As Omaha and fashion become less and less incompatible and mutually exclusive, I find myself continuing to write about aspects of the growing fashion scene here. The piece looks at Omaha’s fashion past through the work being done today by Alyssa Dilts, Robin Jones Gifford, Stephen Hall, and Michael Dar, all proteges of the late modeling school director Nancy Bounds, who was a legend.  Each is paying forward lessons learned under Bounds in terms of developing and showcasing emerging models. They’re some of the professionals Brook Hudson is calling on to assist the model development efforts of Omaha Fashion Week and Fashion Institute Midwest, and all part of what Hudson refers to as growing the Omaha fashion ecosystem.  You can find profiles of Brook Hudson and her hubby Nick Hudson, along with stories about Omaha Fashion Week, on this blog.  You can also find a full-blown profile of Nancy Bounds.  Special thanks to fashion photographer Michael Dar for his wonderful photo of Nancy, who was very careful about her image and reluctant to have her picture taken.  She liked to be the director.  She didn’t like being directed.  Dar said the image (at the bottoom of the post) is from the only time she let him do her hair and makeup.  The photograph was made a year before her death.

Omaha Fashion Week, ©chrismachian.blogspot.com

Proteges of Model School Diva Nancy Bounds Pay it Forward Building the Omaha Fashion Ecosystem

©by Leo Adam Biga

Soon to be published in Omaha Fashion Magazine

There was a time when aspiring Omaha models took their cues from a pair of divas with their fingers on the pulse of the high fashion world.

J.L. Brandeis & Sons fashion merchandizer Elaine Jabenis drew on her experience as a stage actress and regular attendee at New York and Paris fashion weeks to produce runway extravaganzas.

But for training there was no one like the late modeling-acting-finishing school director Nancy Bounds, a charismatic figure whose theatrical graduation shows were legendary. Her Nancy Bounds Studios developed countless young men and women for careers in fashion.

When Jabenis retired in the late 1990s and Bounds died in 2007 it left a gap. With the growth of Omaha Fashion Week, the launch of modeling schools by Bounds proteges Alyssa Dilts and Robin Jones Gffford and the formation of Fashion Institute Midwest the metro now has the makings of a fashion infrastructure unseen here before.

Nebraska natives Dilts and Gifford are just two of many success stories who came out of the Bounds Studios. Others include former model Renee Jeffus, models-turned-actresses Jaime King and Rebecca Staab, actress January Jones, photographer Michael Dar, Factor Women Model Management women’s division director Stephen Hall and Ford Models Chicago director of scouting Shannon Lang.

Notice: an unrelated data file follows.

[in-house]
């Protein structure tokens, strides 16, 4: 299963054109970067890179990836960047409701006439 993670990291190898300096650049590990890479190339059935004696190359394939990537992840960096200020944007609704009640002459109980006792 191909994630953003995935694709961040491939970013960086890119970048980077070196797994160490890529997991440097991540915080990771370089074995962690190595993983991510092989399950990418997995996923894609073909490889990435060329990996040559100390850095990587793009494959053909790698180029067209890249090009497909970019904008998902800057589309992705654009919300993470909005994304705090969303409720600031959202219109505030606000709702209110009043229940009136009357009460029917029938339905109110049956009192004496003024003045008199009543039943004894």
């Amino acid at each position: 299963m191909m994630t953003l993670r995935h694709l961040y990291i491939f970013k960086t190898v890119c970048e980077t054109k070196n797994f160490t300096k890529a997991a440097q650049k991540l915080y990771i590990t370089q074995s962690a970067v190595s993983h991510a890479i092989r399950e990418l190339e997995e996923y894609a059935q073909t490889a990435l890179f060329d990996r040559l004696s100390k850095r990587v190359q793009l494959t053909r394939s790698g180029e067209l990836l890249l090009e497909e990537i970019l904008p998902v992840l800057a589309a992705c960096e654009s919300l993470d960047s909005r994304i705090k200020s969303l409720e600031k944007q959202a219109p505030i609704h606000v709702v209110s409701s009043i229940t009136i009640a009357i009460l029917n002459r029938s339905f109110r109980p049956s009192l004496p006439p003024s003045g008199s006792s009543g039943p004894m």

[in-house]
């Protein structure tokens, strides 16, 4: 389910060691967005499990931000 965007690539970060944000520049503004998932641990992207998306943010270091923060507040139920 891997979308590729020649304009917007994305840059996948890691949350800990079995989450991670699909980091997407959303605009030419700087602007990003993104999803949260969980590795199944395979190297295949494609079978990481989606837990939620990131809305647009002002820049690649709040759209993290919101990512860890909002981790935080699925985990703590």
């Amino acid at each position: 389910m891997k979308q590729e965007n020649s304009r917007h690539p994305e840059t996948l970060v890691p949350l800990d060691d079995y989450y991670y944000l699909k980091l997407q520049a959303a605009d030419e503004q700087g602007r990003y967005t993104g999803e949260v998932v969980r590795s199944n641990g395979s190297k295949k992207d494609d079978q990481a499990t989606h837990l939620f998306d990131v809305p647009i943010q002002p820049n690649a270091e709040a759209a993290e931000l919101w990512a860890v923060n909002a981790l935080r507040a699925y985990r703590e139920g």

“She gave people like us our start in the industry,” Dilts says of Bounds. “We kind of have this little network.”

Dar, who began as a model and stylist before turning fashion shooter, says Bounds gave him and others the “belief anything’s possible. She taught us to be fearless and to step outside the box. It’s amazing the things she instilled. She was such a pygmalion. Quite a force.”

Hall, who also modeled before becoming a scout, says he utilizes daily things Bounds taught him to prepare models.

“Nancy was one of the originals for this whole concept of what a modeling school is,” says Hall. “I realized when I got out in the industry how together and tight Nancy had her program and how prepared her graduates were when they got through there.

“I think she was one of the first people that really understood there’s so much more to being a model than being beautiful and having correct measurements. She somehow had the foresight to understand the direction the business is going in, which is the girl who has the right personality and knows how to handle herself on camera.”

Alyssa Dilts
Alyssa Dilts

A New Wave

Dilts and Gifford represent a new wave of local talent developers with connections to the past. Each brings years of top-flight national experience in the industry. Their classes are inspired by what they learned from Bounds and other industry pros. Just as Bounds did, both women expose students to many different facets of the fashion biz.

Following a brief modeling stint Dilts, an Omaha North graduate, taught for Bounds. After studying at the International Academy of Design in Chicago she headed the runway division for Elite Model Development there. She later worked as the agency’s director of New Faces and Development, traveling the U.S. scouting and developing new models.

A talented newcomer she developed, Maria Bradley, opened Alexander Wang’s 2011 New York Fashion Week show. Dilts accompanied her to Milan for a Versace show and to Paris for a Balenciaga show.

Dilts recently returned to Omaha to launch her own modeling school and placement agency, Development. Its name reflects her passion.

“That’s what I do, that’s what I’m known for, that’s such an integral part of the modeling industry. That’s why I decided to lend my expertise and follow my heart, which is giving young people opportunities.”

To blossom.